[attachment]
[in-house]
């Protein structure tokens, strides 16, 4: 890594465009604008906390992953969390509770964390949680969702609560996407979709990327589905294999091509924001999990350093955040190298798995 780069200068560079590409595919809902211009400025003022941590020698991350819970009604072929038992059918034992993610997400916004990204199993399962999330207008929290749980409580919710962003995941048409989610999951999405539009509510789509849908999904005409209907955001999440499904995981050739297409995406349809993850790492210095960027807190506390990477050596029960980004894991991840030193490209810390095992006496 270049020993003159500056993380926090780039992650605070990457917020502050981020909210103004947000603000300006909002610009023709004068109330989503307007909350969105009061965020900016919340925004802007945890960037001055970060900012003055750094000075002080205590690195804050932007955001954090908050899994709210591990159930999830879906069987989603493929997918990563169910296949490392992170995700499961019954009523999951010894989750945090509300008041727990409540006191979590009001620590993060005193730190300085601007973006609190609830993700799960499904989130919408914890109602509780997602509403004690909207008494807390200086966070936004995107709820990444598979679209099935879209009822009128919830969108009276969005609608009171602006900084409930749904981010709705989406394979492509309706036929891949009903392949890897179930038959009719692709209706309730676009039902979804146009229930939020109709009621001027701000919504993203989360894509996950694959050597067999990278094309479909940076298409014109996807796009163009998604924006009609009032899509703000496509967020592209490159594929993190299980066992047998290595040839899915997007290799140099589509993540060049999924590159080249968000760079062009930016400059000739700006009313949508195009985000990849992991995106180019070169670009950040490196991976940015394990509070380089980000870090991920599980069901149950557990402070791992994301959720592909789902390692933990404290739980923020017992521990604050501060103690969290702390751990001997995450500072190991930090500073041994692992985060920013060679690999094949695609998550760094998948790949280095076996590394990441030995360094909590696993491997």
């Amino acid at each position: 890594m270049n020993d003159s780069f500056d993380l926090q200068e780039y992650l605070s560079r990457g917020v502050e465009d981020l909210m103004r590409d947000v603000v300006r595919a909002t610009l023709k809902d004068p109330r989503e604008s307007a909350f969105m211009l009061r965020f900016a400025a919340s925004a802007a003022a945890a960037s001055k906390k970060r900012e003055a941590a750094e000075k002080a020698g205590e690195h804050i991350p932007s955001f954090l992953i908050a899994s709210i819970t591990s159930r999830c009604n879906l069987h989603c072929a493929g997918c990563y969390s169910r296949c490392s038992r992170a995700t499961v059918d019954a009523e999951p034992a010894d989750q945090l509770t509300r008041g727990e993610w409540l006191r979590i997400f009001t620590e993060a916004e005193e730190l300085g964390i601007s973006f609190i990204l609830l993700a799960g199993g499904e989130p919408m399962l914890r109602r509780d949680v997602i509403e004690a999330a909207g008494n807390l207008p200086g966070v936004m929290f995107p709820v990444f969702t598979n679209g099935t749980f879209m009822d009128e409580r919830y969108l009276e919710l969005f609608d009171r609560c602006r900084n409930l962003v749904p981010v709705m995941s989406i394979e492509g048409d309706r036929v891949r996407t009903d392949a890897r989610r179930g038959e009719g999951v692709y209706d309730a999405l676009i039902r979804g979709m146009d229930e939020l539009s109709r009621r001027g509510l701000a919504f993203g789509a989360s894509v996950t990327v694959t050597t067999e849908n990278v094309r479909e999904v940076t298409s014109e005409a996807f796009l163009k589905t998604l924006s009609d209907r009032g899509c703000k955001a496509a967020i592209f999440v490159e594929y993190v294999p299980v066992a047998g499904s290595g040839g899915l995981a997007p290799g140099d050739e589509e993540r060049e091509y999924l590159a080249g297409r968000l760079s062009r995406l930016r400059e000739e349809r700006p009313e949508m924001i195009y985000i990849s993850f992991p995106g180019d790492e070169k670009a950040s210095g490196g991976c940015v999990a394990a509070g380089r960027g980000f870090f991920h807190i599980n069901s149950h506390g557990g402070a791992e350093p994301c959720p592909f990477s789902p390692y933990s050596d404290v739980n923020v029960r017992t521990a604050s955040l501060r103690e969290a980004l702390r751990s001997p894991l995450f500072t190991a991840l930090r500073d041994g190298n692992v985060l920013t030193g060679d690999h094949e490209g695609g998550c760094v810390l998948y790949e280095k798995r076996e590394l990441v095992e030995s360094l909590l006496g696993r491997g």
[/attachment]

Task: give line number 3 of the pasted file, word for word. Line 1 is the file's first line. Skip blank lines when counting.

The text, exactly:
């Amino acid at each position: 890594m270049n020993d003159s780069f500056d993380l926090q200068e780039y992650l605070s560079r990457g917020v502050e465009d981020l909210m103004r590409d947000v603000v300006r595919a909002t610009l023709k809902d004068p109330r989503e604008s307007a909350f969105m211009l009061r965020f900016a400025a919340s925004a802007a003022a945890a960037s001055k906390k970060r900012e003055a941590a750094e000075k002080a020698g205590e690195h804050i991350p932007s955001f954090l992953i908050a899994s709210i819970t591990s159930r999830c009604n879906l069987h989603c072929a493929g997918c990563y969390s169910r296949c490392s038992r992170a995700t499961v059918d019954a009523e999951p034992a010894d989750q945090l509770t509300r008041g727990e993610w409540l006191r979590i997400f009001t620590e993060a916004e005193e730190l300085g964390i601007s973006f609190i990204l609830l993700a799960g199993g499904e989130p919408m399962l914890r109602r509780d949680v997602i509403e004690a999330a909207g008494n807390l207008p200086g966070v936004m929290f995107p709820v990444f969702t598979n679209g099935t749980f879209m009822d009128e409580r919830y969108l009276e919710l969005f609608d009171r609560c602006r900084n409930l962003v749904p981010v709705m995941s989406i394979e492509g048409d309706r036929v891949r996407t009903d392949a890897r989610r179930g038959e009719g999951v692709y209706d309730a999405l676009i039902r979804g979709m146009d229930e939020l539009s109709r009621r001027g509510l701000a919504f993203g789509a989360s894509v996950t990327v694959t050597t067999e849908n990278v094309r479909e999904v940076t298409s014109e005409a996807f796009l163009k589905t998604l924006s009609d209907r009032g899509c703000k955001a496509a967020i592209f999440v490159e594929y993190v294999p299980v066992a047998g499904s290595g040839g899915l995981a997007p290799g140099d050739e589509e993540r060049e091509y999924l590159a080249g297409r968000l760079s062009r995406l930016r400059e000739e349809r700006p009313e949508m924001i195009y985000i990849s993850f992991p995106g180019d790492e070169k670009a950040s210095g490196g991976c940015v999990a394990a509070g380089r960027g980000f870090f991920h807190i599980n069901s149950h506390g557990g402070a791992e350093p994301c959720p592909f990477s789902p390692y933990s050596d404290v739980n923020v029960r017992t521990a604050s955040l501060r103690e969290a980004l702390r751990s001997p894991l995450f500072t190991a991840l930090r500073d041994g190298n692992v985060l920013t030193g060679d690999h094949e490209g695609g998550c760094v810390l998948y790949e280095k798995r076996e590394l990441v095992e030995s360094l909590l006496g696993r491997g």